Over a year after they were originally formed, two of the Turlock City Council Homeless Ad Hoc Committees met with downtown property owners, business operators and concerned citizens on Wednesday to discuss potential solutions for the town’s ongoing — and growing — homeless problem.
After publicly decrying downtown Turlock’s plague of drug use, property damage, vandalism and more last May, business and property owners alike formed a collaborative between themselves and City officials that resulted in the creation of four ad hoc committees, meant to address the myriad of problems that homelessness causes: Business & Bathrooms, Housing, Outreach & Engagement and Jobs/Prevention.
This week, the City’s Homeless Ad Hoc Committees on Business & Bathrooms and Housing, headed by Councilmembers Andrew Nosrati and Becky Arellano, held a public meeting to seek input and discuss potential strategies for increasing the city’s temporary shelter options for the homeless. Taking cues from Modesto, both Nosrati and Arellano have suggested Turlock construct a “tent village” for the homeless population, and sought thoughts and ideas from those in attendance at the meeting, whether positive or negative.
A potential tent village, or emergency shelter expansion, would utilize state funding to provide an additional 150 beds for the city’s homeless. There are currently 100 shelter beds in Turlock, although the 2019 Stanislaus County point in time count recorded 245 homeless individuals residing in the city.
The State of California mandates that cities with inadequate shelter for the homeless population utilize emergency funding to provide a place for them, Arellano said; if ignored, Turlock could miss out on additional funds for low-income housing and other means to help the city’s underserved population.
“We’re mandated to do something. We can’t just sit back and let things happen willy-nilly as we have been doing,” Arellano said during the meeting. “This isn’t something that I just conjured up in the back of my mind to get everyone riled up — this is something that’s actually state-funded.”
Whether Turlock will use that funding for a tent village or another means of shelter is still to be determined, but a number of community members attended Wednesday’s meeting to voice their displeasure at the idea.
“There are some people that just say no. Now for those, honestly just tell us what you want us to do as an alternative,” Nosrati said. “If you have suggestions, we’re waiting for them. The town is demanding action and if we continue to just sit back, we know that this problem doesn’t get better. We have to do something.”
While few other options were suggested by those in attendance during the meeting, worries in regards to sanitation at a potential camp, security, access to services, proximity to downtown and the possibility of an influx of transients from surrounding communities were brought up.
“Do we have a reserve fund for all of the lawsuits that are going to flood into the city when public officials and aid workers catch medieval diseases from these types of camps?” asked Ken Lewis, who manages a security company on Golden State Boulevard.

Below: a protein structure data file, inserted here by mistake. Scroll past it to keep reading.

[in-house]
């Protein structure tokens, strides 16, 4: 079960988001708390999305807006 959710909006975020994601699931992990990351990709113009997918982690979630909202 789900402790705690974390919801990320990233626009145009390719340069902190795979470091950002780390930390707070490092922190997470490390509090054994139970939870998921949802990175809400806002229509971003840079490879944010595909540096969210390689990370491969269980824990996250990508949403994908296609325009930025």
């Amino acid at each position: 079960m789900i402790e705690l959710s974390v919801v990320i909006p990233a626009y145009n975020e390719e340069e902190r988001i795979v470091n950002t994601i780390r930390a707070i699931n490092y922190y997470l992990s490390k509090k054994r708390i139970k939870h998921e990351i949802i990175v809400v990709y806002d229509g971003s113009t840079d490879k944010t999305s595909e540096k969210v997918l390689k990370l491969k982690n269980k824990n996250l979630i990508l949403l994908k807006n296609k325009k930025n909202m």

Lewis was referring to recent reports of typhoid fever, typhus, hepatitis A, tuberculosis and staph in Los Angeles, which are being contributed to the area’s large, concentrated homeless populations.
Carr’s Cleaners owner Harry Boucher believes giving the homeless a place to stay is unlikely to help at all.
“It’s just a visual Band-aid,” he said. “It’s not going to fix the problem until we go after the real problem which is drugs, alcohol and mental disability.”
No location has yet been chosen for a possible tent village, although the corner of First and D streets next to the Turlock Gospel Mission has been suggested.
“Proponents don't seem to understand that homeless numbers are FLUID and constantly increasing. If the intention is to develop a site that can accommodate 120-140 LOCAL homeless/transients, how will the managers of said site identify/separate the organically grown ‘local’ homeless population from new arrivals/opportunistic transients?” Turlock Downtown Property Owners Association President Michael Camara writes in the email. “We can predict the result with great accuracy: if you build for 120-140, far more will travel in from neighboring regions to utilize the camp.”
TDPOA Executive Director Molly Amant said during the meeting that she’s spoken with 10 to 12 people who are homeless in Turlock’s Central Park, who have traveled to the city from Modesto’s tent village, which is overcrowded, in search of a tent here.
This concern, and the others mentioned, were written down by Nosrati and Arellano to be relayed to City staff.
While many were opposed to the idea of a tent village, some who see homeless encampments near their businesses welcomed the idea of a more structured way of life for the transient population.
“On Main Street they’re in your backyard, but on C Street and D Street they’re living in our front yard...we know them, we’ve been with them and we get to talk to them on a daily basis. Sometimes they’re on drugs and scary, sometimes they’re really nice,” said Nick Hackler of Turlock Walnut Company. “Turlock Walnut’s standpoint is that we don’t mind having them still in our front yard, we just want it a little bit more organized...these people truly just want a place to put their stuff.”
A second meeting, this time between the ad hoc committees on Outreach & Engagement and Jobs/Prevention, led by Councilmember Nicole Larson and Vice Mayor Gil Esquer, will be held at 2 p.m. July 11 in the City Council Chambers at City Hall and is open to the community. According to Arellano, input from both Wednesday as well as next week’s meeting will be brought forth during a Special City Council Meeting on July 23, which will feature a workshop discussion between council members but no action item.